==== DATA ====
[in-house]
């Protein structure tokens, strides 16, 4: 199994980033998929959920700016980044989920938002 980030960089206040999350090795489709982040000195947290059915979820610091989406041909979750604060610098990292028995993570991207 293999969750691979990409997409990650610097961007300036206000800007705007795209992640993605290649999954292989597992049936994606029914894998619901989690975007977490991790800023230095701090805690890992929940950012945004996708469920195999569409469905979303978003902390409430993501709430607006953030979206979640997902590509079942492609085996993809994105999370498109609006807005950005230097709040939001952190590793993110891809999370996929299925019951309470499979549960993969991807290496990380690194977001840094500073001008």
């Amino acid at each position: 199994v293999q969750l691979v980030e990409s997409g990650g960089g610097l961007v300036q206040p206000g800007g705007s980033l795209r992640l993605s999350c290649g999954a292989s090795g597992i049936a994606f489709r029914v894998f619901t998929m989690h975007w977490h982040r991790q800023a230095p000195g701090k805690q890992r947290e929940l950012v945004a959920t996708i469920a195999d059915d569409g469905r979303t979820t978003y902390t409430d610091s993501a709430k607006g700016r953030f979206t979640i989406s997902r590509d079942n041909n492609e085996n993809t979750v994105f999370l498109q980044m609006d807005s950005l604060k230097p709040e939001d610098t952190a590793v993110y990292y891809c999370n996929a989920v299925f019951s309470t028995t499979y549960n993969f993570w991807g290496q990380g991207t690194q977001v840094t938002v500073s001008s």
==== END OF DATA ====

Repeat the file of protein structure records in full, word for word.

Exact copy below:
[in-house]
């Protein structure tokens, strides 16, 4: 199994980033998929959920700016980044989920938002 980030960089206040999350090795489709982040000195947290059915979820610091989406041909979750604060610098990292028995993570991207 293999969750691979990409997409990650610097961007300036206000800007705007795209992640993605290649999954292989597992049936994606029914894998619901989690975007977490991790800023230095701090805690890992929940950012945004996708469920195999569409469905979303978003902390409430993501709430607006953030979206979640997902590509079942492609085996993809994105999370498109609006807005950005230097709040939001952190590793993110891809999370996929299925019951309470499979549960993969991807290496990380690194977001840094500073001008």
């Amino acid at each position: 199994v293999q969750l691979v980030e990409s997409g990650g960089g610097l961007v300036q206040p206000g800007g705007s980033l795209r992640l993605s999350c290649g999954a292989s090795g597992i049936a994606f489709r029914v894998f619901t998929m989690h975007w977490h982040r991790q800023a230095p000195g701090k805690q890992r947290e929940l950012v945004a959920t996708i469920a195999d059915d569409g469905r979303t979820t978003y902390t409430d610091s993501a709430k607006g700016r953030f979206t979640i989406s997902r590509d079942n041909n492609e085996n993809t979750v994105f999370l498109q980044m609006d807005s950005l604060k230097p709040e939001d610098t952190a590793v993110y990292y891809c999370n996929a989920v299925f019951s309470t028995t499979y549960n993969f993570w991807g290496q990380g991207t690194q977001v840094t938002v500073s001008s």